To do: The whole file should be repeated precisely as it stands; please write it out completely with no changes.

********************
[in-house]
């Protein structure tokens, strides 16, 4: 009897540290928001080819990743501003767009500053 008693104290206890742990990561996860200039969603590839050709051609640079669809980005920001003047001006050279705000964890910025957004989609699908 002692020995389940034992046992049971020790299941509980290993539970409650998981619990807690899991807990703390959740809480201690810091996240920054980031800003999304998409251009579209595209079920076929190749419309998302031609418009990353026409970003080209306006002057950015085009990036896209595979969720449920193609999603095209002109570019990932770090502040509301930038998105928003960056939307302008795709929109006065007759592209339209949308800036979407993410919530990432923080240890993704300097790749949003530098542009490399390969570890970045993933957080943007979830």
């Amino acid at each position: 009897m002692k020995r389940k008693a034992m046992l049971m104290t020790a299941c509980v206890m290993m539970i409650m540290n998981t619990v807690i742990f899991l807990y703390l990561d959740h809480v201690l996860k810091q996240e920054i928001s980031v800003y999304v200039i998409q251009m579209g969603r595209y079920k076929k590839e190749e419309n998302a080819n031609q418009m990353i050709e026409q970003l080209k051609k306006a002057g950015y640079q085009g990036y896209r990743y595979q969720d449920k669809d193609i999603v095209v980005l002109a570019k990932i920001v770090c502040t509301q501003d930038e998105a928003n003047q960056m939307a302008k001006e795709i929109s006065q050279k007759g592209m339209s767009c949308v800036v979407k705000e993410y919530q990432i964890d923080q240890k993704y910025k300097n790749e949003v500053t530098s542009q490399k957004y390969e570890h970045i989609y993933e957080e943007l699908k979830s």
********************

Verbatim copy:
[in-house]
């Protein structure tokens, strides 16, 4: 009897540290928001080819990743501003767009500053 008693104290206890742990990561996860200039969603590839050709051609640079669809980005920001003047001006050279705000964890910025957004989609699908 002692020995389940034992046992049971020790299941509980290993539970409650998981619990807690899991807990703390959740809480201690810091996240920054980031800003999304998409251009579209595209079920076929190749419309998302031609418009990353026409970003080209306006002057950015085009990036896209595979969720449920193609999603095209002109570019990932770090502040509301930038998105928003960056939307302008795709929109006065007759592209339209949308800036979407993410919530990432923080240890993704300097790749949003530098542009490399390969570890970045993933957080943007979830």
């Amino acid at each position: 009897m002692k020995r389940k008693a034992m046992l049971m104290t020790a299941c509980v206890m290993m539970i409650m540290n998981t619990v807690i742990f899991l807990y703390l990561d959740h809480v201690l996860k810091q996240e920054i928001s980031v800003y999304v200039i998409q251009m579209g969603r595209y079920k076929k590839e190749e419309n998302a080819n031609q418009m990353i050709e026409q970003l080209k051609k306006a002057g950015y640079q085009g990036y896209r990743y595979q969720d449920k669809d193609i999603v095209v980005l002109a570019k990932i920001v770090c502040t509301q501003d930038e998105a928003n003047q960056m939307a302008k001006e795709i929109s006065q050279k007759g592209m339209s767009c949308v800036v979407k705000e993410y919530q990432i964890d923080q240890k993704y910025k300097n790749e949003v500053t530098s542009q490399k957004y390969e570890h970045i989609y993933e957080e943007l699908k979830s």